More than 7,000 school pupils from across the UK will be taking part in the trial of a new positive thinking programme led by the University of Bath designed to prevent children developing problems with depression.
Around one in ten children have symptoms which place them at high risk of becoming seriously depressed. If left unmanaged, these symptoms could have a significant impact upon the child's everyday life and increase the possibility of mental health problems in young adulthood.
The £1.25 million programme, funded by the NHS Health Technology Assessment Programme (HTA), will involve 13-16 year olds from schools in Bath, Bristol, Nottingham, Swindon and Wiltshire.
The programme uses a technique known as Cognitive Behavioural Therapy (CBT) which has been shown to prevent young people from developing mental health problems by giving them skills which help promote positive thinking, coping and problem solving.
As part of their lessons in Personal Social & Health Education (PSHE), the pupils will be taught how to acknowledge their personal strengths, identify negative thought processes and develop problem solving skills.
This kind of positive health intervention could help make a significant reduction to the risk of developing mental health problems. The whole class approach will benefit all children by helping them develop a robust approach to the challenges of life.
"Depression is a serious problem amongst adolescents that can lead to mental health problems in later life," said Professor Paul Stallard from the Mental Health Research & Development Unit at the University of Bath, who is leading the project.
"Studies have shown that if we give young people the tools that can help them build resilience, they can avoid these issues becoming a problem in later life.
"If this trial is successful, we would to be able to roll-out this programme to schools throughout the country."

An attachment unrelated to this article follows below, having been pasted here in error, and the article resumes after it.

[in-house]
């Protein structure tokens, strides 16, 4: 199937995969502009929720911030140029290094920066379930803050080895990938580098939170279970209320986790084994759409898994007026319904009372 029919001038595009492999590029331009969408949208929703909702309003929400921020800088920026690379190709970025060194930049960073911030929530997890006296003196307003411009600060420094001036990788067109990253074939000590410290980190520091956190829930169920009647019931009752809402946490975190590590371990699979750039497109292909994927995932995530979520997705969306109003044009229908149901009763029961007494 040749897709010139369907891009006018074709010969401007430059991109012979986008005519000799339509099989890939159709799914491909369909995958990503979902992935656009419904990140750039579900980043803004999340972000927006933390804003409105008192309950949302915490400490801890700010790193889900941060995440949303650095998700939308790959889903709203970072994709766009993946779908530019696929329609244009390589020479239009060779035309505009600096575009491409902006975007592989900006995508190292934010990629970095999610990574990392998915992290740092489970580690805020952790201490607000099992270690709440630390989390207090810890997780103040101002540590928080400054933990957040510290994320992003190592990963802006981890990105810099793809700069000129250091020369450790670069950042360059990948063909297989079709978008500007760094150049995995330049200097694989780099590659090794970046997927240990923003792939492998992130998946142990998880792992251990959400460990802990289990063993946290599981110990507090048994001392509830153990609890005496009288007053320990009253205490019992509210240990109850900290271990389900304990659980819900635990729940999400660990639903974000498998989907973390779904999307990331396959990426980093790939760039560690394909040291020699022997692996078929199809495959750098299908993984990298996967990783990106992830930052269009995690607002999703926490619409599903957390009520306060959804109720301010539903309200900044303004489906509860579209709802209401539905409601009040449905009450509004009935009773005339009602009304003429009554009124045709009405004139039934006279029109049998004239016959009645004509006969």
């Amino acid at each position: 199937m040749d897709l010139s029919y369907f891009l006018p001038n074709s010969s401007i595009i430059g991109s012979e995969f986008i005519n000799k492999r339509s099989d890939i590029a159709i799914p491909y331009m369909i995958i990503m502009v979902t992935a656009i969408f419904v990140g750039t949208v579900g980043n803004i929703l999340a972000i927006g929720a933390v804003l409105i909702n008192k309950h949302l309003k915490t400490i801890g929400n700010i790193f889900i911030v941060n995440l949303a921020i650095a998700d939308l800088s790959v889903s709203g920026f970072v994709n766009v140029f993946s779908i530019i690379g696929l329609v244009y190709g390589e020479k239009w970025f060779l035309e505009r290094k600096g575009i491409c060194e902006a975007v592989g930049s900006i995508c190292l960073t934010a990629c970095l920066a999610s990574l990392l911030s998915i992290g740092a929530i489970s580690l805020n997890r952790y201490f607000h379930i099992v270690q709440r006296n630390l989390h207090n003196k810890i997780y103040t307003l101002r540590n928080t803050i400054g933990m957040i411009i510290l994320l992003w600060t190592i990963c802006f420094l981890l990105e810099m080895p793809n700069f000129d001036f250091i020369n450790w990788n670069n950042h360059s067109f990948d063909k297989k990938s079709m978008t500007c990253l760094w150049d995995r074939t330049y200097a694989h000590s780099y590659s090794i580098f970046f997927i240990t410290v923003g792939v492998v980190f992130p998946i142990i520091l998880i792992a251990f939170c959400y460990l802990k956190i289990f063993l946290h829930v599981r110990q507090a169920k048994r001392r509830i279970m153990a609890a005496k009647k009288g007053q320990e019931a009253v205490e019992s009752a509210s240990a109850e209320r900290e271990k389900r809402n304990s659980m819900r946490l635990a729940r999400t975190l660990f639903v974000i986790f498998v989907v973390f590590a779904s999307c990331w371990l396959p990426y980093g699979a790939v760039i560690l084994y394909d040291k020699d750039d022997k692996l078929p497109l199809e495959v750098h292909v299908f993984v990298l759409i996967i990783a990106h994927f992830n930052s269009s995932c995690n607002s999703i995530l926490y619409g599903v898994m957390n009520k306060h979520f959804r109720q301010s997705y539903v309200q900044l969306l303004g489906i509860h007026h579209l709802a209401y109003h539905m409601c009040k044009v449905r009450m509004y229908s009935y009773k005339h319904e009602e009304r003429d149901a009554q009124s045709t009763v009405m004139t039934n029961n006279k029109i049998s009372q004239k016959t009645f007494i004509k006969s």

The programme involves academics from the universities of Bath, Bristol and Nottingham and the Peninsular Medical School, and is linked to local clinical services in the areas the trial will be taking place.
Following an initial screening, the CBT programme will be delivered in 10 weekly classroom sessions. The researchers will compare the effects of the programme being delivered by teachers and by specially trained facilitators from outside the school with current PSHE lessons.
Further assessments will be carried out immediately after the CBT programme and at six months and one year after the trial.
These assessments will look at whether the programme is successful in reducing the rates of depressive symptoms amongst children and particularly those who were initially identified with severe symptoms.
A pilot programme will take place in January 2009 with the main study taking place between September 2009 and July 2010.
"We hope that the CBT programme will result in a significant reduction in the number of children at risk of becoming seriously depressed," said Professor Stallard, who is also a chartered clinical psychologist with the Avon & Wiltshire Mental Health Care Partnership Trust.
Cognitive Behavioural Therapy works by improving the individual's ability to deal with negative situations and to acknowledge and focus on more positive skills and outcomes.
Professor Stallard's book on CBT, Think Good, Feel Good, was highly commended by the British Medical Association and has been translated into 13 languages.
He has won five national awards for a school-based CBT programme (FRIENDS) to prevent children from developing mental health problems.